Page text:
LONDON (Reuters) - Britain’s giant services industry, spanning global banks to high-street hairdressers, staged only a timid recovery in April after contracting in the run-up to the original Brexit deadline in March, a survey showed on Friday.
Suggesting the broader economy is stagnating, the IHS Markit/CIPS UK Services Purchasing Managers’ Index (PMI) rose to 50.4 in April from 48.9 the previous month, inching back above the 50 dividing line between growth and decline.
The reading was in line with forecasts in a Reuters poll of economists.
However, new orders faded again, and March and April together marked the weakest two months for British services firms in more than six years.
Overall the PMI showed a familiar picture of many businesses subdued by ongoing uncertainty about the terms of Britain’s exit from the European Union.
Consumers and their spending have been the main driver for the world’s fifth-biggest economy.
On Thursday, the Bank of England lifted its growth forecasts for Britain’s economy over the next three years although the outlook remains slow. BoE Governor Mark Carney said surveys such as the PMIs might overstate the effect of Brexit uncertainty.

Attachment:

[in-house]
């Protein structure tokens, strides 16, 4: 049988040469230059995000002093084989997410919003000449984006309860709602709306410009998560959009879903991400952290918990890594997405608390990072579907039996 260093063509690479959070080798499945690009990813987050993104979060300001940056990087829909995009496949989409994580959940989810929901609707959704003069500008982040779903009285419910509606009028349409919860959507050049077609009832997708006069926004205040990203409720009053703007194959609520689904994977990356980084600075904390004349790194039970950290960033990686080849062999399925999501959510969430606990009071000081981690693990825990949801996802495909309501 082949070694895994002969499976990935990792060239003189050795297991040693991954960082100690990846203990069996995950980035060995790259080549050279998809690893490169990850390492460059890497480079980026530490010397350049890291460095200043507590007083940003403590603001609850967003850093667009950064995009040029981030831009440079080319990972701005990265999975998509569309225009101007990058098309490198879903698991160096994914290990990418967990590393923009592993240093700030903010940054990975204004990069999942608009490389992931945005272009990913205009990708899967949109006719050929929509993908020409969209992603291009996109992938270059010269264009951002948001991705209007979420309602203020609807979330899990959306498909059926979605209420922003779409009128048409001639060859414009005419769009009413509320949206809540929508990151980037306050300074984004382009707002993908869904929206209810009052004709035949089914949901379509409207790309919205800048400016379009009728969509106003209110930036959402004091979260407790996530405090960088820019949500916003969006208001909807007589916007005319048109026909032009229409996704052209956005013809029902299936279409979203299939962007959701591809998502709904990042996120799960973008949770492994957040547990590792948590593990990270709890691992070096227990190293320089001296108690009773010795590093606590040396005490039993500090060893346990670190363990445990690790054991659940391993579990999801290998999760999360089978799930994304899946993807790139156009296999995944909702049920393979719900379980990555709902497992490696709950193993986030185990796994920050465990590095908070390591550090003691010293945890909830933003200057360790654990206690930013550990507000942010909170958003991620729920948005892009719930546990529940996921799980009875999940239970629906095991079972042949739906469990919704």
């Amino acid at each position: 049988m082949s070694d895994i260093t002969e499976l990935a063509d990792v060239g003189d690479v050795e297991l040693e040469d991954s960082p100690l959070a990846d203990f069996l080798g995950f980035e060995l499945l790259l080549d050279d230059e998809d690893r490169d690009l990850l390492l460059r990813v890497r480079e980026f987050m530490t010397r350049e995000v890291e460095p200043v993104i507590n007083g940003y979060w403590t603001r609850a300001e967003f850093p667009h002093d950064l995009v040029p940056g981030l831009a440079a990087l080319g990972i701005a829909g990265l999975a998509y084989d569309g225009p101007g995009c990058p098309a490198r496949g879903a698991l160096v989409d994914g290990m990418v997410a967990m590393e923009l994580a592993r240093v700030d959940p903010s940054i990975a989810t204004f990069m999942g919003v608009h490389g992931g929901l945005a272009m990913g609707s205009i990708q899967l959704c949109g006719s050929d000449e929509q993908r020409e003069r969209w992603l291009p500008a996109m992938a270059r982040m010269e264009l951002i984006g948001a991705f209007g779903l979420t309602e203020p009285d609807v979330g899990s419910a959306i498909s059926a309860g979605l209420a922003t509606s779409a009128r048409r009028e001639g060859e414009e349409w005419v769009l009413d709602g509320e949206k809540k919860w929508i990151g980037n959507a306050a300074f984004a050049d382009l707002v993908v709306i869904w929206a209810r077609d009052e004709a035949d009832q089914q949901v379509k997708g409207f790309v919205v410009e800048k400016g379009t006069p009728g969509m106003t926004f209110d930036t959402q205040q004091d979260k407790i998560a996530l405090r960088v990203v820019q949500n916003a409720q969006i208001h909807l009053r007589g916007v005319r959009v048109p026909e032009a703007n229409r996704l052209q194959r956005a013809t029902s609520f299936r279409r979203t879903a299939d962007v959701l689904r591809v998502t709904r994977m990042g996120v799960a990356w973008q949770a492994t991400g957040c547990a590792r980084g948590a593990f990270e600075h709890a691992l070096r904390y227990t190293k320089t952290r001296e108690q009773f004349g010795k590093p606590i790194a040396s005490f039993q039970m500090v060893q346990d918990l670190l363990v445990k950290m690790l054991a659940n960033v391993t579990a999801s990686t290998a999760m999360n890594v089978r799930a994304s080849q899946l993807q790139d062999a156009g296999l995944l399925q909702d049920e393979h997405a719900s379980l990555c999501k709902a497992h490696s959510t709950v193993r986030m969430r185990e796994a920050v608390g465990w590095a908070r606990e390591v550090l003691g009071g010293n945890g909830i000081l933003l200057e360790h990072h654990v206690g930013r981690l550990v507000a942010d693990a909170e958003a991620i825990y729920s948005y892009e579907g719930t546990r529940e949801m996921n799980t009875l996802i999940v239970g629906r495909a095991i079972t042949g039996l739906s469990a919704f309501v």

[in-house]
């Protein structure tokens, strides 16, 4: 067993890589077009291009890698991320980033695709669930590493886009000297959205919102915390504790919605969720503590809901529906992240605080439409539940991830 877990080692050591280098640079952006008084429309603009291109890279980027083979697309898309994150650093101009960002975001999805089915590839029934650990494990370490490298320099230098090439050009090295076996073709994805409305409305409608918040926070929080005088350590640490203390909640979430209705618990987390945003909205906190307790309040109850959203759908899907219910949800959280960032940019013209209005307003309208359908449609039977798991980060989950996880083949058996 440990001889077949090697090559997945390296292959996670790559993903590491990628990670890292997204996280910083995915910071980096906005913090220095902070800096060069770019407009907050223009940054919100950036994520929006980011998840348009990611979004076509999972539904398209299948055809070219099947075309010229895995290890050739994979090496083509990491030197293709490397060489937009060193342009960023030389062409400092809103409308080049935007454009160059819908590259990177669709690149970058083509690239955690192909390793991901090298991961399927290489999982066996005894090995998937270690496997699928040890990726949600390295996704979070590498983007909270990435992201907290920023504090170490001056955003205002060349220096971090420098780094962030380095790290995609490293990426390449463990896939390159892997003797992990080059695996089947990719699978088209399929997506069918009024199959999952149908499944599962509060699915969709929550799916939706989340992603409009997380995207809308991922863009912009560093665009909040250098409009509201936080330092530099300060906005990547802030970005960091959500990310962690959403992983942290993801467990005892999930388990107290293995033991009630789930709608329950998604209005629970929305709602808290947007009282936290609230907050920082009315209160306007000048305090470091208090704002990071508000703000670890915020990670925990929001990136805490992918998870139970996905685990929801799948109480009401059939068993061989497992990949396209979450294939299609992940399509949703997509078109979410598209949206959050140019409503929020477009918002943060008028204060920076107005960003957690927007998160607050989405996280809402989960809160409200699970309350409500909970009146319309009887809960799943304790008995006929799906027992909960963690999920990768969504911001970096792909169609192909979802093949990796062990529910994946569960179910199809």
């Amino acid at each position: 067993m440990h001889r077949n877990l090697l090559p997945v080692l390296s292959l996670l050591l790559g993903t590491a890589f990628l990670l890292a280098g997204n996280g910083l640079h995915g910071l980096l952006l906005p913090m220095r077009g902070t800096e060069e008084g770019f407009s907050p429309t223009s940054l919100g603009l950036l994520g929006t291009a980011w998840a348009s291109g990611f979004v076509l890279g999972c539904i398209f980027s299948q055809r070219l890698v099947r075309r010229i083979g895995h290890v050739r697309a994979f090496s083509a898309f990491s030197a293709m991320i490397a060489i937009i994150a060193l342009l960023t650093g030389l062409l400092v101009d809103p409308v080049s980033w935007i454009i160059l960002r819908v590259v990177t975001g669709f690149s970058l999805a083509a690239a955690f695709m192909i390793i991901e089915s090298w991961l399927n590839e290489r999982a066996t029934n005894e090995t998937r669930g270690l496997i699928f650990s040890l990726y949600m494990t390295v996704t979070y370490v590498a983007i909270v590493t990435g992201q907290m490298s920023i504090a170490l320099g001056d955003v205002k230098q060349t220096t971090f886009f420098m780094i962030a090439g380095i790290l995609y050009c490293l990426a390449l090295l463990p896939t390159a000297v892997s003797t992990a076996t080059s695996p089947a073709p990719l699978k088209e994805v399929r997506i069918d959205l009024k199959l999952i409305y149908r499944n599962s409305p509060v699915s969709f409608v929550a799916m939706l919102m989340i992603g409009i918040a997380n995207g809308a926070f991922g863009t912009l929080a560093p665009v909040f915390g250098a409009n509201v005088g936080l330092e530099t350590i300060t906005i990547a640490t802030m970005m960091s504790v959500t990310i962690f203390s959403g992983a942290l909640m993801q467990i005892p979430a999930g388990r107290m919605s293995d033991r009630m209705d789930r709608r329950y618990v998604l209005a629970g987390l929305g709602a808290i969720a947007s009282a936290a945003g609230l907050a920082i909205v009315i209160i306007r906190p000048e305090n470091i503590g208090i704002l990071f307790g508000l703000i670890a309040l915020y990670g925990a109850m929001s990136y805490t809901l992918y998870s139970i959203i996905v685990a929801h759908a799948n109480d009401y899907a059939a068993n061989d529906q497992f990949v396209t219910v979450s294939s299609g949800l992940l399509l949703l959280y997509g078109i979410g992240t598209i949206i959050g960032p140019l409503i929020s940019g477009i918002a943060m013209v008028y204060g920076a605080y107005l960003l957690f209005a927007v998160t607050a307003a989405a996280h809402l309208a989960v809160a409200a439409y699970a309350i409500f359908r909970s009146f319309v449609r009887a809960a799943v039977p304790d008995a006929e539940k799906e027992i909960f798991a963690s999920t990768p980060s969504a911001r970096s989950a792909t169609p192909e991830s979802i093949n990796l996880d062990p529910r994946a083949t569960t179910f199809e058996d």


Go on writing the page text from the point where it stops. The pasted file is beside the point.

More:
Britain was due to have left the EU on March 29. Prime Minister Theresa May, who has been unable to get her divorce deal approved by parliament, secured a new deadline of Oct. 31.
It remains unclear when, how and even if Brexit will happen, more than three years after voters decided to leave the EU.
Earlier this week other PMI surveys showed the boost to British factories from pre-Brexit stockpiling faded in April, while the construction industry barely grew.
All in all, the latest PMIs suggested the economy “more or less stalled at the start of the second quarter”, survey compiler IHS Markit said.
“Forward-looking indicators such as order books and backlogs of work hint at a near-term sustained weakness of demand, which has already filtered through to a reduction of employment,” Chris Williamson, chief economist at IHS Markit, said.
The PMI showed new orders contracted for a fourth month in a row, the longest such run since the global financial crisis.
The all-sector PMI, which combines services, manufacturing and construction, rose to 50.9 from 50.0 in March.
Writing by Andy Bruce; Editing by Hugh Lawson
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